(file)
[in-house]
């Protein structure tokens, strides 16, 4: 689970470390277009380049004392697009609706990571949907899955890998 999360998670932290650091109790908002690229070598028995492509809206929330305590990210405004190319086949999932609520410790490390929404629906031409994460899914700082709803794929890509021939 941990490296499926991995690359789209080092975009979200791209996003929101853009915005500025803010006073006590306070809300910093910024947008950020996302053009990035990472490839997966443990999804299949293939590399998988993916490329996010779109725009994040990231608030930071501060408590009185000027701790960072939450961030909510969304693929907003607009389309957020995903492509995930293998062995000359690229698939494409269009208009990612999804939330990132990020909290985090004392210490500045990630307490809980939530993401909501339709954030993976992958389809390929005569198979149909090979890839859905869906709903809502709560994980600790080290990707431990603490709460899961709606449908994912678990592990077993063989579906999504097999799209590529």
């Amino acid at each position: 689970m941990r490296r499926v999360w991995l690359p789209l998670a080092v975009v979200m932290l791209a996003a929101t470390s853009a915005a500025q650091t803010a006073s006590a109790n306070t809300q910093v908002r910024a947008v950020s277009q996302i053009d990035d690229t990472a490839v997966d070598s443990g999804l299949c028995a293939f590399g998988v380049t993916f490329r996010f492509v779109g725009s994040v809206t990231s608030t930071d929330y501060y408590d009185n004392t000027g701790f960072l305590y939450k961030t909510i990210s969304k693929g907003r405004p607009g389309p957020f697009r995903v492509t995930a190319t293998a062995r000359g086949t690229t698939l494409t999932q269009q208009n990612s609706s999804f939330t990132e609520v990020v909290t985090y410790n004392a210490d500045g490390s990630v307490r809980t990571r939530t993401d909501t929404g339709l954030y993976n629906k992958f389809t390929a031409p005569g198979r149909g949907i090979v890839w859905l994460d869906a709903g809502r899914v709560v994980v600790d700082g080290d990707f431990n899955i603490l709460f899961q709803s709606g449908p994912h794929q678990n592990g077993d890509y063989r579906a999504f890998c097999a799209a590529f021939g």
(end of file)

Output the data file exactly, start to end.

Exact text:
[in-house]
């Protein structure tokens, strides 16, 4: 689970470390277009380049004392697009609706990571949907899955890998 999360998670932290650091109790908002690229070598028995492509809206929330305590990210405004190319086949999932609520410790490390929404629906031409994460899914700082709803794929890509021939 941990490296499926991995690359789209080092975009979200791209996003929101853009915005500025803010006073006590306070809300910093910024947008950020996302053009990035990472490839997966443990999804299949293939590399998988993916490329996010779109725009994040990231608030930071501060408590009185000027701790960072939450961030909510969304693929907003607009389309957020995903492509995930293998062995000359690229698939494409269009208009990612999804939330990132990020909290985090004392210490500045990630307490809980939530993401909501339709954030993976992958389809390929005569198979149909090979890839859905869906709903809502709560994980600790080290990707431990603490709460899961709606449908994912678990592990077993063989579906999504097999799209590529």
């Amino acid at each position: 689970m941990r490296r499926v999360w991995l690359p789209l998670a080092v975009v979200m932290l791209a996003a929101t470390s853009a915005a500025q650091t803010a006073s006590a109790n306070t809300q910093v908002r910024a947008v950020s277009q996302i053009d990035d690229t990472a490839v997966d070598s443990g999804l299949c028995a293939f590399g998988v380049t993916f490329r996010f492509v779109g725009s994040v809206t990231s608030t930071d929330y501060y408590d009185n004392t000027g701790f960072l305590y939450k961030t909510i990210s969304k693929g907003r405004p607009g389309p957020f697009r995903v492509t995930a190319t293998a062995r000359g086949t690229t698939l494409t999932q269009q208009n990612s609706s999804f939330t990132e609520v990020v909290t985090y410790n004392a210490d500045g490390s990630v307490r809980t990571r939530t993401d909501t929404g339709l954030y993976n629906k992958f389809t390929a031409p005569g198979r149909g949907i090979v890839w859905l994460d869906a709903g809502r899914v709560v994980v600790d700082g080290d990707f431990n899955i603490l709460f899961q709803s709606g449908p994912h794929q678990n592990g077993d890509y063989r579906a999504f890998c097999a799209a590529f021939g």